During the Emergency, JP was detained as a prisoner in Chandigarh. Within the confines of the yet-to-be commissioned Intensive Care Ward of the Post Graduate Institute of Medical Education & Research, JP was an old, haggard and incoherent individual who felt that all hopes were gone and freedom in India stood extinguished. He had also mentally reconciled himself to die in confinement ‘as a prisoner of Indira Gandhi’. But the Almighty and the Ultimate Arbiter had other ideas. He wanted this man, who once symbolised all that was fiery in India&’s freedom struggle and all that was noble in pursuing a cause, to re-surge, rise again and re-emerge as the nation&’s hope and icon to lead the people back to freedom and democracy.

As the then District Magistrate of Chandigarh and custodian of “JP-in-Jail”, I had the great privilege of witnessing history-in-the-making and can claim to have played a key role in sustaining JP and saving his life. On his release, as he left Chandigarh on 16 November 1975 en route to Mumbai&’s Jaslok Hospital, I saw him off at the airport wishing him well and requesting him to look after his health. JP&’s reply still rings in my ears: “Mr Devasahayam, my health is not important. The health of the nation and democracy is. I will defeat Indira Gandhi and have them restored”. This meant that within five months the fire was back in him and the ‘Hazaribagh Hero’ had transformed from a ‘defeated idol’ to a ‘defiant leader’ paving the way for India&’s second freedom some months later.

Emboldened by the reports of ‘success’ of the Emergency regime, the general perception that opposition to her rule was crumbling and JP, the only mass all-India leader was sick and demoralised, Indira Gandhi called for election to Parliament in January 1977. And in his inimitable style JP swung into action despite being tied down to the dialysis machine twice a week. Without wasting time he put into effect the political blueprint he had worked out while in detention and finetuned later. Due largely to his untiring efforts, immediately after coming out of jail, the opposition leaders announced the coming-together of Congress (O), Jan Sangh, Bharatiya Lok Dal and Socialists under the Janata Party umbrella.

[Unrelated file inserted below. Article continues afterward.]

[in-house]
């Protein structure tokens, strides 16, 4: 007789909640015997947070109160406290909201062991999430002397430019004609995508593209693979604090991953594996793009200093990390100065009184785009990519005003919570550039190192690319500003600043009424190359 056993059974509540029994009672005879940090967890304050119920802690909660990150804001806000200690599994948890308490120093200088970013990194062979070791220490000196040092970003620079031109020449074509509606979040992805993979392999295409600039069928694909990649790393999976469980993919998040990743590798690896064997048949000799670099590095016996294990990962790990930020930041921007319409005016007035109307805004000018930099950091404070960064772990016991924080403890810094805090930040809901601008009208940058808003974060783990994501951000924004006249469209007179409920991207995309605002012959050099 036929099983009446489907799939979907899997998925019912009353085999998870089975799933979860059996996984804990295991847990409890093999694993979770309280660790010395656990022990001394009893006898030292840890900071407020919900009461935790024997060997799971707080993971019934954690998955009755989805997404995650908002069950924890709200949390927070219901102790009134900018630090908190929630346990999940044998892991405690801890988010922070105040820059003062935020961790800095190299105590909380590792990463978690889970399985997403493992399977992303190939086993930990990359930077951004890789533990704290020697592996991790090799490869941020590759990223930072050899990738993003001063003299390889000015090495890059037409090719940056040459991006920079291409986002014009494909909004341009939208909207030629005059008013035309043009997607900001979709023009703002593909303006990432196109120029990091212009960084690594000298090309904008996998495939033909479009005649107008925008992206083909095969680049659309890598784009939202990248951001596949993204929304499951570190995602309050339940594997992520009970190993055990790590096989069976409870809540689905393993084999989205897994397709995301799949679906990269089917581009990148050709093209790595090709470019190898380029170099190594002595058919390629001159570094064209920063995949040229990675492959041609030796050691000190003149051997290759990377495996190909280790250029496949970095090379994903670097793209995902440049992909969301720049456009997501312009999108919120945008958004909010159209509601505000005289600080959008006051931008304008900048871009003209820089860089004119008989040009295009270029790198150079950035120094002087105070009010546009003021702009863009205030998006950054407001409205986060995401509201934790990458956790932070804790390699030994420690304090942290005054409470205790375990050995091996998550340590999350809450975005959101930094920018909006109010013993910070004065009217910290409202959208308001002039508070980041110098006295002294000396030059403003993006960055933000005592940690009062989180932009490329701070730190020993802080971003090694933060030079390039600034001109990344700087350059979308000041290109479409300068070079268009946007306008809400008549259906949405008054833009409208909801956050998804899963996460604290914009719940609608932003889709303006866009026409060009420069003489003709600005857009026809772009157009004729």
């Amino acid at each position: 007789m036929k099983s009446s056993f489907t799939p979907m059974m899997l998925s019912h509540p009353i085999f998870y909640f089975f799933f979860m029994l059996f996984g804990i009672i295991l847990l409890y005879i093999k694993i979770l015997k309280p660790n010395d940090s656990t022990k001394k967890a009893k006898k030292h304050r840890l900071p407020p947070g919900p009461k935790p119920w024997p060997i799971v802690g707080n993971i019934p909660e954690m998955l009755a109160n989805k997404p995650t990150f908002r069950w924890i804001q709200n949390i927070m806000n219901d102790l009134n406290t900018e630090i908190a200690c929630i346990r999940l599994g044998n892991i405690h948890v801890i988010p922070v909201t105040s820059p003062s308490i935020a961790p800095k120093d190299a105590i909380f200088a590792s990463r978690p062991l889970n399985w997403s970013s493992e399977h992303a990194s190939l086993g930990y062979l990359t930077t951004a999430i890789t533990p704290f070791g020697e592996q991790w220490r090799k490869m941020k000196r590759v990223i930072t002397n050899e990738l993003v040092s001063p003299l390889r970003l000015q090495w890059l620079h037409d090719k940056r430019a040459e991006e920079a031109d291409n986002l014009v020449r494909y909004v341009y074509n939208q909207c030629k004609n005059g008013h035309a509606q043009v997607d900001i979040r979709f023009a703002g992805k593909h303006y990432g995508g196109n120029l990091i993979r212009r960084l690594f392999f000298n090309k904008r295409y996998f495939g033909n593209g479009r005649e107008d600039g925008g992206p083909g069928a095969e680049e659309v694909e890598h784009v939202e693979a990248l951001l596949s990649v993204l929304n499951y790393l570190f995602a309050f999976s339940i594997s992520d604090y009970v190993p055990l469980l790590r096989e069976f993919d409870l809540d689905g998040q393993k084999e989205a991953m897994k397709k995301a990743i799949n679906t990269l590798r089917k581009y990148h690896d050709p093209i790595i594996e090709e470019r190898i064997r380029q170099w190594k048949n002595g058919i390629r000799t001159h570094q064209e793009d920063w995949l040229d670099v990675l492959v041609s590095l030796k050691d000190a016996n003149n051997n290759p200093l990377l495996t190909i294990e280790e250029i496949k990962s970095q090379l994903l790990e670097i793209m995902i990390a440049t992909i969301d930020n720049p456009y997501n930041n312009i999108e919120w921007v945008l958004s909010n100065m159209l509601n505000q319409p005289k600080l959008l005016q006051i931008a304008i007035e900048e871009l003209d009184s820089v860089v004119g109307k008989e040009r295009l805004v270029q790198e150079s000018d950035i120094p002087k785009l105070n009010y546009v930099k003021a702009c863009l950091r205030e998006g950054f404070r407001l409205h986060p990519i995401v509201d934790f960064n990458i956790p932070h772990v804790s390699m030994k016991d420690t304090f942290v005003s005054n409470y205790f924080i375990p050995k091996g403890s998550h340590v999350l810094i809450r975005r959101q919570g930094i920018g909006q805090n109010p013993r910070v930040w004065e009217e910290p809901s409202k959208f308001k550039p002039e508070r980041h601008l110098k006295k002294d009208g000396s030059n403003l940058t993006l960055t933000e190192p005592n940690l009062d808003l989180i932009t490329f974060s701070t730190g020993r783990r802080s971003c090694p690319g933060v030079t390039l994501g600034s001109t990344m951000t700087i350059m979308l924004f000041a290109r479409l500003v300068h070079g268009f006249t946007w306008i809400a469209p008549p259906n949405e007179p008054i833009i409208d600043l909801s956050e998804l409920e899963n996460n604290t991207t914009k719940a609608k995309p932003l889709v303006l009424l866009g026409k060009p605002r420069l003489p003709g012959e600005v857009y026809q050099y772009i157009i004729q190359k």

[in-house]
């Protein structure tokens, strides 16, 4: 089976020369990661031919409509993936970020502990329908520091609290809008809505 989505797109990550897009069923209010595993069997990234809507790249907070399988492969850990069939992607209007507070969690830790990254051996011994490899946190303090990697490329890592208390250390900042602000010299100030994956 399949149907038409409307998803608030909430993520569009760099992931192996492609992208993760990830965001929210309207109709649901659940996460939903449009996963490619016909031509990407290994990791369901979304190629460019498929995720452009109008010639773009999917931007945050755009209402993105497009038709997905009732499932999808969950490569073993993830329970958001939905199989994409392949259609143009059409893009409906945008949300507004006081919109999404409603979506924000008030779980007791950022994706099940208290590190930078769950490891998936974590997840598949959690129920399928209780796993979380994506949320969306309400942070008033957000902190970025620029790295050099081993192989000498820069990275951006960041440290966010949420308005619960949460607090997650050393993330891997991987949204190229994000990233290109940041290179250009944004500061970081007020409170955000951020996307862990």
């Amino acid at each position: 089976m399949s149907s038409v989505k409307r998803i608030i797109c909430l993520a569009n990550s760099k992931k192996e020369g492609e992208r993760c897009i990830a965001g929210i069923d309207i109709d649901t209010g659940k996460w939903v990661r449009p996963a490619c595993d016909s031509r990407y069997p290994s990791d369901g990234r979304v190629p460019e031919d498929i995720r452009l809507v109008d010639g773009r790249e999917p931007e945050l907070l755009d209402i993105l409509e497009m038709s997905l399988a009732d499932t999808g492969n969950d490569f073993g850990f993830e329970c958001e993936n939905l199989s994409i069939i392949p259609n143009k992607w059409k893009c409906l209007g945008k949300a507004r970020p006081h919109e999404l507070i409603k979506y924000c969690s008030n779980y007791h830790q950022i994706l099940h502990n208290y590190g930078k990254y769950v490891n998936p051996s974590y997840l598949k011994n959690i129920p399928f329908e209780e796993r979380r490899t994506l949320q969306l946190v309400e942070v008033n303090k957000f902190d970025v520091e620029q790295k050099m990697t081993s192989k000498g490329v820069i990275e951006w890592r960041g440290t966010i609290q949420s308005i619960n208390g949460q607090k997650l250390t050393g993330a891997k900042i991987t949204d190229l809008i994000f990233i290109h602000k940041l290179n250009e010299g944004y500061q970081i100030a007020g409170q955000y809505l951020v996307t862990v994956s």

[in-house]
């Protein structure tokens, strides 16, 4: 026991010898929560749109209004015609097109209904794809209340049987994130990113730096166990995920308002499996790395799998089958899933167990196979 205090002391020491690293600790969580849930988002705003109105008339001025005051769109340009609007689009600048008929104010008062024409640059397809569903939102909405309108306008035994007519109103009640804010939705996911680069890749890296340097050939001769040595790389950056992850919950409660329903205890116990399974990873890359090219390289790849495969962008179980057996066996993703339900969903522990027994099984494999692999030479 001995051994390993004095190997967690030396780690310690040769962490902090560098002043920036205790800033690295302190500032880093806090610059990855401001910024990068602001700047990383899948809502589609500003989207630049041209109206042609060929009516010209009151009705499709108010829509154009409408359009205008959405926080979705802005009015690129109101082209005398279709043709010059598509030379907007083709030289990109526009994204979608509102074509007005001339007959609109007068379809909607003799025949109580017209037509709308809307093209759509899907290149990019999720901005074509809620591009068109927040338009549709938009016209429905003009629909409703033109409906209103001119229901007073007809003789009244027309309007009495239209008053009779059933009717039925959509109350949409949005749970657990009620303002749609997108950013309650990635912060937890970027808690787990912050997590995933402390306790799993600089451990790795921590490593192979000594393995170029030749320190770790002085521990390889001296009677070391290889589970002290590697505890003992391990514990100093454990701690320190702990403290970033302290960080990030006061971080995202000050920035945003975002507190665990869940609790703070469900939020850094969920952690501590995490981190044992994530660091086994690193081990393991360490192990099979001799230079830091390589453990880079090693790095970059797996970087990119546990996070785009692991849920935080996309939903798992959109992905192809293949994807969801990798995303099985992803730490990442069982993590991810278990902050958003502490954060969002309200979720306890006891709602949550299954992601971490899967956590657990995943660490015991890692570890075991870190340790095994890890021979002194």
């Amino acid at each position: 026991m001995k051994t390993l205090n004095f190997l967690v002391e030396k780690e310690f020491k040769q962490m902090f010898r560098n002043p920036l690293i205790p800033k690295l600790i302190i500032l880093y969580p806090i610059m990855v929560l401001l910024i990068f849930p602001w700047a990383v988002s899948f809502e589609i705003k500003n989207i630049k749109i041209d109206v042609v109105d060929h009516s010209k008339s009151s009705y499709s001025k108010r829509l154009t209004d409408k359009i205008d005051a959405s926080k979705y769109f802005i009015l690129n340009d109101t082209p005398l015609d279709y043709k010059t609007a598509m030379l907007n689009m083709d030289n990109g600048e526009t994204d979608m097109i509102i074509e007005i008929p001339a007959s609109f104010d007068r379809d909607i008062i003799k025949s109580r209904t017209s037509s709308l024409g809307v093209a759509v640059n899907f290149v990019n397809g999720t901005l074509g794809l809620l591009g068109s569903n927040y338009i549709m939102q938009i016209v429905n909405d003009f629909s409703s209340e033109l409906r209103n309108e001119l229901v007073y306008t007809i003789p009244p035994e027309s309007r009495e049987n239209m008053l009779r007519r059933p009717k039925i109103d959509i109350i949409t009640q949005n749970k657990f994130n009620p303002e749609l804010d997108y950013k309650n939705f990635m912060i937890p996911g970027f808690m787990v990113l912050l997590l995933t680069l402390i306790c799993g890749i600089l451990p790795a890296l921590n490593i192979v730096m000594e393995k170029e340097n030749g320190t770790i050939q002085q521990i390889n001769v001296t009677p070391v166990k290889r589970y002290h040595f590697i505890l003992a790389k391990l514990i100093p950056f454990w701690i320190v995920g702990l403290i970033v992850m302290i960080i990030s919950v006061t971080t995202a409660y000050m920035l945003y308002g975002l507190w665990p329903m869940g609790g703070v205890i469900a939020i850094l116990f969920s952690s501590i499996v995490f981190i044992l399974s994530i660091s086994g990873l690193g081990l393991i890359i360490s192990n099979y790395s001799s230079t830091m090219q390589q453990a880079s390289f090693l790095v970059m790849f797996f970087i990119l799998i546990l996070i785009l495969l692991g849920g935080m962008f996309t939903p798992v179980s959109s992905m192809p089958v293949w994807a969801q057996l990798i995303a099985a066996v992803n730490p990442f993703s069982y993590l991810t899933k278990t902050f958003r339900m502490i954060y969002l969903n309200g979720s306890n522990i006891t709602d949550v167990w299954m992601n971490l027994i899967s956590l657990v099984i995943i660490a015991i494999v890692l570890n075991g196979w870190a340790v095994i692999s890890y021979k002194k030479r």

The Emergency and its excesses formed the major issue of the election campaign. JP created a public upsurge by touring the country and addressing mammoth gatherings. Dialysis was arranged in Delhi, Calcutta and Bombay to facilitate JP&’s uninterrupted election campaign. A physically constrained JP could not travel extensively and many areas in the country, especially South India, were left out.  Wherever he went, his message was simple and straight – “If you want autocracy, vote Congress. If you want democracy, vote Janata.”  The rest is history.

Through his suffering and sacrifice, JP has left us the political legacies of freedom and democracy. On the economic front it is decentralized and distributed development with ‘small-is-beautiful’ as the motto. But governments run by those who claim JP&’s legacy are compromising people&’s freedom ‘for security, so-called prosperity and glory of the state.’  They are also pursuing predatory and centralized ‘development’ policies with ‘big-is-bountiful’ as the goal. Draconian laws are increasingly used against dissenters seeking justice, equity, protection of the environment and inclusive growth branding them as anti-national and anti-development. For them Digital India has become far more important than Democratic India.

The praxis of today&’s political class runs counter to what JP stood for. The BJP, while celebrating his birth anniversary as ‘Save Democracy Day’, should reflect and introspect as to whether they are truly faithful to the precious legacy bequeathed by Jayaprakash Narayan.